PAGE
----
Intro-juicing - Some people only sing when they're drunk, and others drink because we've heard them.

Big Horn Breakdown - Not sure who wrote the original but it might possibly have been Billy Taylor? The renowned Dick Morrisey (If, Alexis Corner etc) contributes a playful and jesting sax solo here and it is obvious that the whole ensemble are having loads of fun in the process. Once again the Junkanoo percussion arsenal lends this familiar style an interesting and innovative texture. Very few of the prog keyboard giants apart from Keith have ever tackled boogie-woogie convincingly and it should be evident by now that the required feel and phrasing are subtly elusive and take considerable dedication to master. Many other celebrated technicians make it sound like 'Status Quo for piano'.

Yancey Special - An instalment of Keith's acknowledged debt to the early masters of 'primitive piano' is repaid here on a joyous romp through a Meade Lux Lewis construction sourced from one of Jimmy Yancey's left hand boogie patterns. Yep, Emo could probably play this sort of thing in his sleep but nevertheless, his consummate feel and the infectious energy that radiates from all the players on this number is exactly what you hear from your speakers.

Rum a Ting - The Junkanoo percussion is featured prominently on a rhythm section intro before we head off into some more delightful jazz fusion territory boasting a memorable main theme and some eloquent dialogue between Emerson's percussive electric piano and the sinewy hired muscle that is Stubbs and Scully. The 'wooping' synth exclamation marks towards the end are a real goose bump raiser.

Chickcharnie - The bottom of the barrel would have represented the ceiling for Emerson on this 'disco' piano abomination utilising a melodic seed from the Nighthawks soundtrack. Like having your ears syringed (with wax).

Jesus Loves Me - Oh lordy...has Emerson gone and done a Dylan on us? Relax, this is just a misguided but sincere attempt at transferring the joyous abandon of a Caribbean gospel church service to the recording studio. Aided and abetted by what sounds like the Bahamas Ladies (Male) Voice Choir, Keith makes a decent stab at it ('scuse the pun) but as spirited and energetic as all this is, his self consciousness at being in such unfamiliar territory is betrayed by an uncharacteristically aimless and ragged solo that drags on too long. A failed experiment but one I am glad he attempted as it shows an adventurous spirit still burns even on such a relatively conservative album as this one.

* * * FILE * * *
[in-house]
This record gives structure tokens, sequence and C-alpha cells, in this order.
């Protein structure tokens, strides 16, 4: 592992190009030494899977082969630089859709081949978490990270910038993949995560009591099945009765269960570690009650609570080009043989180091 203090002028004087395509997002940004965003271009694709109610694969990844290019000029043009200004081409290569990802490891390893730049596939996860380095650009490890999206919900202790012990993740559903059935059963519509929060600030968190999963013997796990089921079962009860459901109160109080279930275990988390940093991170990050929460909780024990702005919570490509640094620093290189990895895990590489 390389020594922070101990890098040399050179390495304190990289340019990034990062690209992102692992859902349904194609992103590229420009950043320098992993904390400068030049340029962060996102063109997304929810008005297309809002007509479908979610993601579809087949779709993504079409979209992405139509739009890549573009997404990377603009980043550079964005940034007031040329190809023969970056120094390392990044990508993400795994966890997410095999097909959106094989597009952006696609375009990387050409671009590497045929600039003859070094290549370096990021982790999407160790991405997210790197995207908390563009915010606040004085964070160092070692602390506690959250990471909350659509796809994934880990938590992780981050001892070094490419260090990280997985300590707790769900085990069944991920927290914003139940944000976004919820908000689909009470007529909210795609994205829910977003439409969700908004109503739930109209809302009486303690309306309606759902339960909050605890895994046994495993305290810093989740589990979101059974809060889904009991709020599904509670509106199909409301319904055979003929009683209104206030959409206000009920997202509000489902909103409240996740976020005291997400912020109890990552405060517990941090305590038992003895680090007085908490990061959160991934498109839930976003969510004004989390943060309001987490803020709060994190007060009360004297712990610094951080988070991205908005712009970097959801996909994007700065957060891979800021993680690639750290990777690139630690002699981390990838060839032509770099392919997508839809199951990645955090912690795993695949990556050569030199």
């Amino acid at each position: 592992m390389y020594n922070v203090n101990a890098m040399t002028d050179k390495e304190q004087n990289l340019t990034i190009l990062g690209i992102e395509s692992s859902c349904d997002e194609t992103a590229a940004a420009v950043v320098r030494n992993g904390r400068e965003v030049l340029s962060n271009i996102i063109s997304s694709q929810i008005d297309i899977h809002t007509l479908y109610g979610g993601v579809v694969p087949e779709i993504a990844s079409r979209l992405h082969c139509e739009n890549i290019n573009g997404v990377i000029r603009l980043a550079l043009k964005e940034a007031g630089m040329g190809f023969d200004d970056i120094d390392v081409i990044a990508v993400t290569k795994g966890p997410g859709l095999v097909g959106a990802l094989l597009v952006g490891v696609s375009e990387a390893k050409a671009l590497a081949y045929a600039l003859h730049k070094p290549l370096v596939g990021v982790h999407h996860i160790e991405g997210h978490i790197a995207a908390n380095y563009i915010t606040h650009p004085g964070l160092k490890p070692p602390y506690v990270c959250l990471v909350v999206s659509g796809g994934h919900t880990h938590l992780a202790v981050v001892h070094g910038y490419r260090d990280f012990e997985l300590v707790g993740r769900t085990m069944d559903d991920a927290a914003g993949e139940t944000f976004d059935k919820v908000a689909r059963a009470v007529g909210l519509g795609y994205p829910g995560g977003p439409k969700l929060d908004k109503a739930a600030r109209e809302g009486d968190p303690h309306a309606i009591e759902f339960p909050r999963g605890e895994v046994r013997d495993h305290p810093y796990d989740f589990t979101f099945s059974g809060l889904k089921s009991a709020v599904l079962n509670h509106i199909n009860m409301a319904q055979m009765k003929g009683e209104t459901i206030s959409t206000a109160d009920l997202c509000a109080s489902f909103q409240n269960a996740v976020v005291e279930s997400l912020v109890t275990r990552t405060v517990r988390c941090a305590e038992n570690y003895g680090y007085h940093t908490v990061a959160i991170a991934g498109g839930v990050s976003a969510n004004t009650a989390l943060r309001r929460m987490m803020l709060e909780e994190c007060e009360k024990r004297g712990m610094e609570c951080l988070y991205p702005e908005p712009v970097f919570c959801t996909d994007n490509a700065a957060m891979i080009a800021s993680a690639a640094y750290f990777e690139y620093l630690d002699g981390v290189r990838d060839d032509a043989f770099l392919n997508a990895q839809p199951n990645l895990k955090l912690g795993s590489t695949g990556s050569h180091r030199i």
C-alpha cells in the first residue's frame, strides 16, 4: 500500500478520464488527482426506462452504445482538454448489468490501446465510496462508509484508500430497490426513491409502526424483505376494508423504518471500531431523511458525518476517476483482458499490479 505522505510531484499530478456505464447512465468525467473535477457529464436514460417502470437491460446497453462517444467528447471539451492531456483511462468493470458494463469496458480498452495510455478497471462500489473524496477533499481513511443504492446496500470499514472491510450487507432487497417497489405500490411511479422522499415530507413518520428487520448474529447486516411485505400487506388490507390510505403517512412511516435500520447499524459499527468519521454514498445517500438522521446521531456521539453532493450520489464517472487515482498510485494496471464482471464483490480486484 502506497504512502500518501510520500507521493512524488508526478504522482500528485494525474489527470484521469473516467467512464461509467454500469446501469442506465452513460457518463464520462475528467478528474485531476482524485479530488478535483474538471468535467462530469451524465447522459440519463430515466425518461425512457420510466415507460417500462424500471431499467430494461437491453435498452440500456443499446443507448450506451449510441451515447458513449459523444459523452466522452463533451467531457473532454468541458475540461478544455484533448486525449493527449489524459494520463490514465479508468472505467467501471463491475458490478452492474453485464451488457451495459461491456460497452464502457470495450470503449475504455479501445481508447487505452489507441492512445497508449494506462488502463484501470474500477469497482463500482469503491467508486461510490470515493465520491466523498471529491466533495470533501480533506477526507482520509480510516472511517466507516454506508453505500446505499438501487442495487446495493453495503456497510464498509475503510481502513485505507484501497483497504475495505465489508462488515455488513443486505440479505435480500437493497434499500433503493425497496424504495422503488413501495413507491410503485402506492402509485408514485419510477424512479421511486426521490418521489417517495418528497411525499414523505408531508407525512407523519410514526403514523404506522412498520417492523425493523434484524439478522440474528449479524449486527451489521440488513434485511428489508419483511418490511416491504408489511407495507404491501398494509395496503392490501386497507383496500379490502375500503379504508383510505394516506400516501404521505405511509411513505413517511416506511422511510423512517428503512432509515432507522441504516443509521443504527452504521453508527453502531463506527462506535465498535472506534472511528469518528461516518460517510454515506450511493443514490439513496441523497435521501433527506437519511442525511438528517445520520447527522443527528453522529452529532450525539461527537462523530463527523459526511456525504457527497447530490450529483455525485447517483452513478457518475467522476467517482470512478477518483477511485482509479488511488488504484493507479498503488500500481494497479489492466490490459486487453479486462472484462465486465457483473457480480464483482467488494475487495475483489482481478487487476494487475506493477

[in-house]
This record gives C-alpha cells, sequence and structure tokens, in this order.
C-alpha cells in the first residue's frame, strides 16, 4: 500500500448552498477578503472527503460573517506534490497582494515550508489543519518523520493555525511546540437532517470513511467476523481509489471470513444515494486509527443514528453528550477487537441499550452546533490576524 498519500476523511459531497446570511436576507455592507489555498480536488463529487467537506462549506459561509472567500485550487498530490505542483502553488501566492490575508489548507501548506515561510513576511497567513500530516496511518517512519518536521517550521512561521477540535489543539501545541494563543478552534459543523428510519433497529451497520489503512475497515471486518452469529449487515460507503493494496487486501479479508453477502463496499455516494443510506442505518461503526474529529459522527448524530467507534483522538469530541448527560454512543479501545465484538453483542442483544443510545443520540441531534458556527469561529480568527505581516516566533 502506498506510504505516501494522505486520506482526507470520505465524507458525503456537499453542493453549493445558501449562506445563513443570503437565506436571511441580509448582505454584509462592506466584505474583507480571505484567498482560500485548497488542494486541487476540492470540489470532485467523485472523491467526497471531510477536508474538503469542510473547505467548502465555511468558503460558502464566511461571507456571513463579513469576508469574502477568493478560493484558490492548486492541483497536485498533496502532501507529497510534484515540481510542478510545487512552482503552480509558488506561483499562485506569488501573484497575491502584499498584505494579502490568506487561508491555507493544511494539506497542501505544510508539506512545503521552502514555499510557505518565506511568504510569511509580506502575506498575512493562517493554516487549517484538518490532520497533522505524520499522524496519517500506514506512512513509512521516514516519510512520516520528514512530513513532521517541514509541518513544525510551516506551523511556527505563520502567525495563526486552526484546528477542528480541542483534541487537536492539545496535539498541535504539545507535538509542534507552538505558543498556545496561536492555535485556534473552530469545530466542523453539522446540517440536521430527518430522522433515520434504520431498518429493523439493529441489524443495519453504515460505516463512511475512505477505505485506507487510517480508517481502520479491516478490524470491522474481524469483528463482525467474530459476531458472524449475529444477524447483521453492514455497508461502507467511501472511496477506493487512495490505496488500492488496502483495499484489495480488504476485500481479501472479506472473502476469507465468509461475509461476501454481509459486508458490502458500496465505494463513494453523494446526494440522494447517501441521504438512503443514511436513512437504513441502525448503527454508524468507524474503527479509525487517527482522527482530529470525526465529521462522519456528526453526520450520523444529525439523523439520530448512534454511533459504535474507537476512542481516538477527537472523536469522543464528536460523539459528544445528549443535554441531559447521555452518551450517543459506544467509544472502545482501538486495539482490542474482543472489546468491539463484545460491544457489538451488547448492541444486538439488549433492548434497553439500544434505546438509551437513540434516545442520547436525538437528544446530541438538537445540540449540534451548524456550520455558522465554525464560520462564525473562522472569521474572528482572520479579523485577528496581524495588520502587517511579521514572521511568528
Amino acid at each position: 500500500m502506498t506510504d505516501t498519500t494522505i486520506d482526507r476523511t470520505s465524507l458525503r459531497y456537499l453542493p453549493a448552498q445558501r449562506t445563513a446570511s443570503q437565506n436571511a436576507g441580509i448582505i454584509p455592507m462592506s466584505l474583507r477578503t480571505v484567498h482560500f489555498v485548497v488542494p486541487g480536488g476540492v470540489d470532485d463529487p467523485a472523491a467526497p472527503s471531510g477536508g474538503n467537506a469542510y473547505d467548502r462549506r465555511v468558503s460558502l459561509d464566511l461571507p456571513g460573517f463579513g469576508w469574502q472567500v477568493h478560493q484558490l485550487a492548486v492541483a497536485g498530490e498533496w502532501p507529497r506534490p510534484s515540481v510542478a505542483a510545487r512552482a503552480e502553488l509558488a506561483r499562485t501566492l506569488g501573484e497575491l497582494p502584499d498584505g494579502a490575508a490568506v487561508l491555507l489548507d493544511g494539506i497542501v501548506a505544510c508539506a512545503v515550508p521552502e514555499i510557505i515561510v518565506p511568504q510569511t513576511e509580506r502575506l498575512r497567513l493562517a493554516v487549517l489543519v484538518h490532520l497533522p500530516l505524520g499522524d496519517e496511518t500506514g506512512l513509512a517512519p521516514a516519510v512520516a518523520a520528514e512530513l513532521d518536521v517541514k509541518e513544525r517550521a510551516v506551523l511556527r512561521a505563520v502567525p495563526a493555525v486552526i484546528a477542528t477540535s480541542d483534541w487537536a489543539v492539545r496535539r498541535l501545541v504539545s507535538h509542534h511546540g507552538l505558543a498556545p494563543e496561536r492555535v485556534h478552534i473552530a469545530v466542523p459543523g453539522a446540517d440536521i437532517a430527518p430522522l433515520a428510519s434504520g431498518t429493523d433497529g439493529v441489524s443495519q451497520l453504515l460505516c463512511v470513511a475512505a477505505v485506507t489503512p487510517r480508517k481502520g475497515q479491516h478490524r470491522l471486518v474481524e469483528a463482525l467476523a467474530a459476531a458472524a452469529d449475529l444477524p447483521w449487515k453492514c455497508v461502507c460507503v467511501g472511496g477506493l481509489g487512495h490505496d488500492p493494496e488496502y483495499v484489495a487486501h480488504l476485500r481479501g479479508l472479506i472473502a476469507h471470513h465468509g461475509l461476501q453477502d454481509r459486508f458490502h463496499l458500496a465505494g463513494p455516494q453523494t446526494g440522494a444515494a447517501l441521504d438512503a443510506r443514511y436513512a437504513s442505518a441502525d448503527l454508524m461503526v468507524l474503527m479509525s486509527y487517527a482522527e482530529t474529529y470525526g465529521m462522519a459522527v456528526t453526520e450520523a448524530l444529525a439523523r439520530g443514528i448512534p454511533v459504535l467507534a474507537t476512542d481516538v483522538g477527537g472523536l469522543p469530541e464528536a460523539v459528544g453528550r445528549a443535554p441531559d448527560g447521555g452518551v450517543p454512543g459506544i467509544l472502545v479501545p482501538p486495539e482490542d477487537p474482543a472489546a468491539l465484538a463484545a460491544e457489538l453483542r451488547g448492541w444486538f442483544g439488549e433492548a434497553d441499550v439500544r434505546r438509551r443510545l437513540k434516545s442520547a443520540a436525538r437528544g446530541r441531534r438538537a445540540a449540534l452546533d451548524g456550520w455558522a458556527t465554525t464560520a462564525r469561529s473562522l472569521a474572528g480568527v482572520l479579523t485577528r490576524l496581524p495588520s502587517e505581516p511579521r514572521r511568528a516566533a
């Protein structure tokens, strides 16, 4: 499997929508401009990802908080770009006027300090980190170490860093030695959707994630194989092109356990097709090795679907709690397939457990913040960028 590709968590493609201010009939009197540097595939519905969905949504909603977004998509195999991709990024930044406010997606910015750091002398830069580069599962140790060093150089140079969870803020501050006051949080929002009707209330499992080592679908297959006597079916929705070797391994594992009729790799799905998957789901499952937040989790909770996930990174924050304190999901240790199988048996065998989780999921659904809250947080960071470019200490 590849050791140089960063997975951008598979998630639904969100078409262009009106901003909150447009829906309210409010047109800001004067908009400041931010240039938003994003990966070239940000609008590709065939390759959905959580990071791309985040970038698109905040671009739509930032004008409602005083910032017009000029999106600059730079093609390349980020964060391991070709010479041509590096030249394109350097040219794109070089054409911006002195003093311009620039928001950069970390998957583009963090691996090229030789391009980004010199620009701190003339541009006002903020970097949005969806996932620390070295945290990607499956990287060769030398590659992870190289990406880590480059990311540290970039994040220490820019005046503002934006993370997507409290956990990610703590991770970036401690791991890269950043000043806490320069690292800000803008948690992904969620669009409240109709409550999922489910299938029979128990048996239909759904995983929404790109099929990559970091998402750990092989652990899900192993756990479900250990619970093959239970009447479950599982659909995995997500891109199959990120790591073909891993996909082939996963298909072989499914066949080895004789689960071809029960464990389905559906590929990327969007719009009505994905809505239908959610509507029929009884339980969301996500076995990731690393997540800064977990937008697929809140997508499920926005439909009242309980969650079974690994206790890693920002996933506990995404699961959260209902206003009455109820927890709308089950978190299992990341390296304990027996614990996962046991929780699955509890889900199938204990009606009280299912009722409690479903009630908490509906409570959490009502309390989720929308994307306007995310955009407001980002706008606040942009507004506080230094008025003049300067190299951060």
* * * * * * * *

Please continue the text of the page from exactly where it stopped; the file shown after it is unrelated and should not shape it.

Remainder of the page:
As 'PA' have gone to the trouble of placing Keith's solo output quite appropriately in the Crossover Prog category, I am always puzzled at the dismissive tenor of so many of the reviews of these albums. I do admit that his career outside ELP has been very patchy but we seem to be falling into the trap of appraising this music by what is does not contain instead of what it does. Yes, there are no twenty minute bombastic, technical and conceptual pieces on this record. Would any of us throw the same barb at Peter Gabriel, Supertramp, Talk Talk, Procul Harum, the Moody Blues or (gulp) Radiohead?